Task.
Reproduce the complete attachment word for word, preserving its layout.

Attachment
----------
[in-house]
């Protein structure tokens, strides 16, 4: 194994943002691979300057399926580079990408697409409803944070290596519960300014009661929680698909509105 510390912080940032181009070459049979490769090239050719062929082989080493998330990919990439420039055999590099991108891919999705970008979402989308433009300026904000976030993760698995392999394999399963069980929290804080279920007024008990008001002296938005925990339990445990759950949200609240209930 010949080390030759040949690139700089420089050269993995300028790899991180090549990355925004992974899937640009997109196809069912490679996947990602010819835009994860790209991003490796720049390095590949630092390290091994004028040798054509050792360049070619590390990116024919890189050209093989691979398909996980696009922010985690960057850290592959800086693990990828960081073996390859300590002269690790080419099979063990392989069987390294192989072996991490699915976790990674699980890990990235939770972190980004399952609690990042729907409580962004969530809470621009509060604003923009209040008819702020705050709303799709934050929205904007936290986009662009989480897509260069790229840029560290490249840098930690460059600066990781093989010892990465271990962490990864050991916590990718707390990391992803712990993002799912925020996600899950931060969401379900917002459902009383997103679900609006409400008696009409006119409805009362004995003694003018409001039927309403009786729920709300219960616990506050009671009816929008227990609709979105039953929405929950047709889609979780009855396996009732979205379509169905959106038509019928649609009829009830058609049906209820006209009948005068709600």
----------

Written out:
[in-house]
């Protein structure tokens, strides 16, 4: 194994943002691979300057399926580079990408697409409803944070290596519960300014009661929680698909509105 510390912080940032181009070459049979490769090239050719062929082989080493998330990919990439420039055999590099991108891919999705970008979402989308433009300026904000976030993760698995392999394999399963069980929290804080279920007024008990008001002296938005925990339990445990759950949200609240209930 010949080390030759040949690139700089420089050269993995300028790899991180090549990355925004992974899937640009997109196809069912490679996947990602010819835009994860790209991003490796720049390095590949630092390290091994004028040798054509050792360049070619590390990116024919890189050209093989691979398909996980696009922010985690960057850290592959800086693990990828960081073996390859300590002269690790080419099979063990392989069987390294192989072996991490699915976790990674699980890990990235939770972190980004399952609690990042729907409580962004969530809470621009509060604003923009209040008819702020705050709303799709934050929205904007936290986009662009989480897509260069790229840029560290490249840098930690460059600066990781093989010892990465271990962490990864050991916590990718707390990391992803712990993002799912925020996600899950931060969401379900917002459902009383997103679900609006409400008696009409006119409805009362004995003694003018409001039927309403009786729920709300219960616990506050009671009816929008227990609709979105039953929405929950047709889609979780009855396996009732979205379509169905959106038509019928649609009829009830058609049906209820006209009948005068709600």